03 July 2020
Toby Nathan travels to ancient Japan, as he guides you through GTC Studios' Bushido Game
Bushido is a game of savage battles, of cunning stratagems and last-ditch defences and where debts of honour are paid in blood. In Bushido, the fate of the world hangs not on armies but on individual heroes, men and women of extraordinary capacity, attuned to the all-permeating life force known as Ki. This force is the very fabric of the universe, and those with the appropriate training or natural talent can tap into this energy source and gain seemingly superhuman powers. In the world of Bushido, the delicate tapestry of Ki – and thus the universe itself –is threatened by the forces of imbalance, and it is up to you to protect it – or help rip it apart. In a game of Bushido, nothing less than the universe itself is at stake. Are you ready for the challenge of the Way of the Warrior?
WHAT’S IT ALL ABOUT?
Bushido is a tabletop, fantasy, skirmish game where players take a handful of five to 10 models then battle it out across the Jwar Isles, the oriental inspired world in which the game is set. It is played out on a two foot by two foot square playing area, meaning all the action takes place in a relatively small space and the game is very accessible, fitting on most kitchen tables with room to spare. This reduced size also means that putting the effort into awesome terrain doesn’t have to be so daunting or time consuming allowing players to play across a multitude of different boards. What separates Bushido from a lot of its peers is the lack of a necessary leader. Whether you are commanding the men and women of the Prefecture of Ryu or the demons of the Savage Wave, everybody that takes to the field is a hero of their faction. The fall of your better models may be a blow but that does not stop the rest of your warband from fighting to the bitter end, whether it is a mighty samurai or a lowly ashigaru who secures your objectives the difference matters little in the end.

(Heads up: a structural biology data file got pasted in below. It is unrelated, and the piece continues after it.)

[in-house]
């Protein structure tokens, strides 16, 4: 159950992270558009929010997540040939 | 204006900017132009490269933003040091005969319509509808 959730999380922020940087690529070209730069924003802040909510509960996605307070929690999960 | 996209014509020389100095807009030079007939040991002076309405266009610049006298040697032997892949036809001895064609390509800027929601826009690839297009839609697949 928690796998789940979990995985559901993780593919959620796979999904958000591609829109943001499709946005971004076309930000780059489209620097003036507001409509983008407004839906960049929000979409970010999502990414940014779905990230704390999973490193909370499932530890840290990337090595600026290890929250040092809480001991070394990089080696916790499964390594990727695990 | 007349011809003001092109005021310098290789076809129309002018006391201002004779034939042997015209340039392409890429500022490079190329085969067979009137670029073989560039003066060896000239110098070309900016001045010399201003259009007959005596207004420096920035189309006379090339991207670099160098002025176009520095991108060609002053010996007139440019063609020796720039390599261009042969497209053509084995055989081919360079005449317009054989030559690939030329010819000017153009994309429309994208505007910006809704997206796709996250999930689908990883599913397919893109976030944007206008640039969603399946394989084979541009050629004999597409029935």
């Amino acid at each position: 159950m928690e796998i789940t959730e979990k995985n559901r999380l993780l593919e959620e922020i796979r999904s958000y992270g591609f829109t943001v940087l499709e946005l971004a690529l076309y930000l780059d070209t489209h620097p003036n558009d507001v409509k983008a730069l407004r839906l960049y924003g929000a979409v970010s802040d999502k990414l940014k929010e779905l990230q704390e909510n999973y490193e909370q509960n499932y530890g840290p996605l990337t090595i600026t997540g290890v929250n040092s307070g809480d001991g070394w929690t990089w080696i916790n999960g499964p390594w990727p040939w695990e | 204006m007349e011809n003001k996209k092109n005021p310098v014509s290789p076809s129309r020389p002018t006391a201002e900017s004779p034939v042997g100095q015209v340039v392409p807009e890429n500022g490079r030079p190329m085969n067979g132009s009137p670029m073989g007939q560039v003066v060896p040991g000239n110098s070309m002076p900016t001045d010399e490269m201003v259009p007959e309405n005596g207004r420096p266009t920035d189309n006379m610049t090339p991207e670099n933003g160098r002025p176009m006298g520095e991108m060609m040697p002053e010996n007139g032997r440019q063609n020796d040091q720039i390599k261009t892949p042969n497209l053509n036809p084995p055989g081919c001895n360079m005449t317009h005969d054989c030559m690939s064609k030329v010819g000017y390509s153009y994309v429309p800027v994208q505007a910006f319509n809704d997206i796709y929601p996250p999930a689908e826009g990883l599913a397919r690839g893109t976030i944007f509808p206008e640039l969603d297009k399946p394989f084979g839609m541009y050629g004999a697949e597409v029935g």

The unique world of Bushido reflects areas across the Orient with a distinctly Japanese feel. This is realised in the highly detailed and gorgeous sculpts for the models of Bushido, the display cases at shows are bursting with creativity and care. The myths and tales from these regions are broad and complex providing a deep well from which to draw inspiration and ideas, enabling GCT to create some unique models in terms of aesthetic and design. This has allowed Bushido to put out factions as diverse as the Tengu Descension, bird warriors that live in a symbiotic relationship with the hill tribes in the remotest parts of the Ro-Kan mountain range. To the eighth and most recent faction, the highly skilled ninja of the Kage Kaze Zoku, a secret organisation with goals and motivations known only to its grand master. Bushido’s success has seen the world grow in this way with the release of new factions seeing the game’s number of playable factions double. Consistency and reliability have always been driving forces which is why GCT Studios releases its models in waves every two months, meaning that players have new and exciting ways to mix up their Warbands on a regular basis.
With this growth the designers have ensured that, while players are able to make unique Warbands within a faction, each faction has its own theme and flavor running through it that marks it as different from the rest. The available special card packs for each faction take customisation to another level, packed full of interesting items, theme lists, alternative profiles and much more, they ensure no two Warbands are the same.
WHY SHOULD YOU TRY IT?
Bushido is at its heart a highly flexible strategic wargame, combat is important and its unique dual action system makes every clash of katana or flurry of blows a joy to participate in. But, remarkably, combat is not necessarily the key to victory in Bushido, the game is scenario driven and this means that players must ensure they integrate scoring scenario points into their battle plans. Players quickly realise that running their Warband gung ho into their opponents may be great fun but often leads to a loss overall.
Each model in the game is represented by a stat card that tells the player all the information to use the model in game. Contained on the card are the models traits; characteristics that describe its abilities such as armour, flight, super mental power to resist the will of others or force their will on an opponent. Most models also have a number of Ki feats, powers they are able to access by drawing on the resource Ki to perform incredible acts of martial prowess, or shapeshift for example. The way each model uses its Ki, a resource it acquires each turn is dependent on the type of model and faction but all the info is right there on the card.